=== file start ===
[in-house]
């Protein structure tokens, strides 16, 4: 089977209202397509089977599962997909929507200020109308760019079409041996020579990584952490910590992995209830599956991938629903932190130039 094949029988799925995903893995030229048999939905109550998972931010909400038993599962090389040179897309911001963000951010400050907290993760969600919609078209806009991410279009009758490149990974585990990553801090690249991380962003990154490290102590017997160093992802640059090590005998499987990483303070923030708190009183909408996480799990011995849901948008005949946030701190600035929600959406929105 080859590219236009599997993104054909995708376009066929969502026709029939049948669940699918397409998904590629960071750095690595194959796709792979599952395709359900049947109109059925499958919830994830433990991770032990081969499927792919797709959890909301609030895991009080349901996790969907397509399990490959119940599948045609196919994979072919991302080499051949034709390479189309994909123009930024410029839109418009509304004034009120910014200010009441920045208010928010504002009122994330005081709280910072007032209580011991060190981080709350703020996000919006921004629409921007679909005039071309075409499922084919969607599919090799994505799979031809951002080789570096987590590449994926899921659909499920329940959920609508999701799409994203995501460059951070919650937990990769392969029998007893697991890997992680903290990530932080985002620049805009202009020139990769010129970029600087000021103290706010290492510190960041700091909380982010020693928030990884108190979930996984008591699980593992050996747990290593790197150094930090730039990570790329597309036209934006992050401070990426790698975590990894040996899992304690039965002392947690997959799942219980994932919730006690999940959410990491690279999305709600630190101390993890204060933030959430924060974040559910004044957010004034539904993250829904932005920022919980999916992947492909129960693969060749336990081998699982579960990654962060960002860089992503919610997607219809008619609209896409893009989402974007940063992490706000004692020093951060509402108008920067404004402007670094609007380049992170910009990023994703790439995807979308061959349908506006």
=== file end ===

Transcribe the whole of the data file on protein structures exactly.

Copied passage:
[in-house]
């Protein structure tokens, strides 16, 4: 089977209202397509089977599962997909929507200020109308760019079409041996020579990584952490910590992995209830599956991938629903932190130039 094949029988799925995903893995030229048999939905109550998972931010909400038993599962090389040179897309911001963000951010400050907290993760969600919609078209806009991410279009009758490149990974585990990553801090690249991380962003990154490290102590017997160093992802640059090590005998499987990483303070923030708190009183909408996480799990011995849901948008005949946030701190600035929600959406929105 080859590219236009599997993104054909995708376009066929969502026709029939049948669940699918397409998904590629960071750095690595194959796709792979599952395709359900049947109109059925499958919830994830433990991770032990081969499927792919797709959890909301609030895991009080349901996790969907397509399990490959119940599948045609196919994979072919991302080499051949034709390479189309994909123009930024410029839109418009509304004034009120910014200010009441920045208010928010504002009122994330005081709280910072007032209580011991060190981080709350703020996000919006921004629409921007679909005039071309075409499922084919969607599919090799994505799979031809951002080789570096987590590449994926899921659909499920329940959920609508999701799409994203995501460059951070919650937990990769392969029998007893697991890997992680903290990530932080985002620049805009202009020139990769010129970029600087000021103290706010290492510190960041700091909380982010020693928030990884108190979930996984008591699980593992050996747990290593790197150094930090730039990570790329597309036209934006992050401070990426790698975590990894040996899992304690039965002392947690997959799942219980994932919730006690999940959410990491690279999305709600630190101390993890204060933030959430924060974040559910004044957010004034539904993250829904932005920022919980999916992947492909129960693969060749336990081998699982579960990654962060960002860089992503919610997607219809008619609209896409893009989402974007940063992490706000004692020093951060509402108008920067404004402007670094609007380049992170910009990023994703790439995807979308061959349908506006």